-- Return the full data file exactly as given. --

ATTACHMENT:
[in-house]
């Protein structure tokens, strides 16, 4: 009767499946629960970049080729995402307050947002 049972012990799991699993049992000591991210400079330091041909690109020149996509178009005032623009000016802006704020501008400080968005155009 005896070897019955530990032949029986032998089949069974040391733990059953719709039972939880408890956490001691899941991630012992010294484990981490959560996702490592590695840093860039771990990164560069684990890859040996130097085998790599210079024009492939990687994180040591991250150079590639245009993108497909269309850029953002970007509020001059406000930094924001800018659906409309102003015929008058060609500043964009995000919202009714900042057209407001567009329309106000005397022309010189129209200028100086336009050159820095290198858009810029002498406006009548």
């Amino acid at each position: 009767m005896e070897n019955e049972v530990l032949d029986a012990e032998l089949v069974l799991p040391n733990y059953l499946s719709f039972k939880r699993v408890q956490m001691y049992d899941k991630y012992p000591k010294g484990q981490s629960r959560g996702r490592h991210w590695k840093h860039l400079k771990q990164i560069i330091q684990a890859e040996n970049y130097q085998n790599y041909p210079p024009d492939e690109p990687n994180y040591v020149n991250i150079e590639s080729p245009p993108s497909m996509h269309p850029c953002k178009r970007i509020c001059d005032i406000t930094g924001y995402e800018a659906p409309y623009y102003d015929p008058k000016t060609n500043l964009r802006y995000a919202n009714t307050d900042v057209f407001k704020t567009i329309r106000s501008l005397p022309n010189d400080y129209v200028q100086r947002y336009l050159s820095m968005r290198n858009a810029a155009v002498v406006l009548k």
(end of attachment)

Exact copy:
[in-house]
């Protein structure tokens, strides 16, 4: 009767499946629960970049080729995402307050947002 049972012990799991699993049992000591991210400079330091041909690109020149996509178009005032623009000016802006704020501008400080968005155009 005896070897019955530990032949029986032998089949069974040391733990059953719709039972939880408890956490001691899941991630012992010294484990981490959560996702490592590695840093860039771990990164560069684990890859040996130097085998790599210079024009492939990687994180040591991250150079590639245009993108497909269309850029953002970007509020001059406000930094924001800018659906409309102003015929008058060609500043964009995000919202009714900042057209407001567009329309106000005397022309010189129209200028100086336009050159820095290198858009810029002498406006009548």
């Amino acid at each position: 009767m005896e070897n019955e049972v530990l032949d029986a012990e032998l089949v069974l799991p040391n733990y059953l499946s719709f039972k939880r699993v408890q956490m001691y049992d899941k991630y012992p000591k010294g484990q981490s629960r959560g996702r490592h991210w590695k840093h860039l400079k771990q990164i560069i330091q684990a890859e040996n970049y130097q085998n790599y041909p210079p024009d492939e690109p990687n994180y040591v020149n991250i150079e590639s080729p245009p993108s497909m996509h269309p850029c953002k178009r970007i509020c001059d005032i406000t930094g924001y995402e800018a659906p409309y623009y102003d015929p008058k000016t060609n500043l964009r802006y995000a919202n009714t307050d900042v057209f407001k704020t567009i329309r106000s501008l005397p022309n010189d400080y129209v200028q100086r947002y336009l050159s820095m968005r290198n858009a810029a155009v002498v406006l009548k």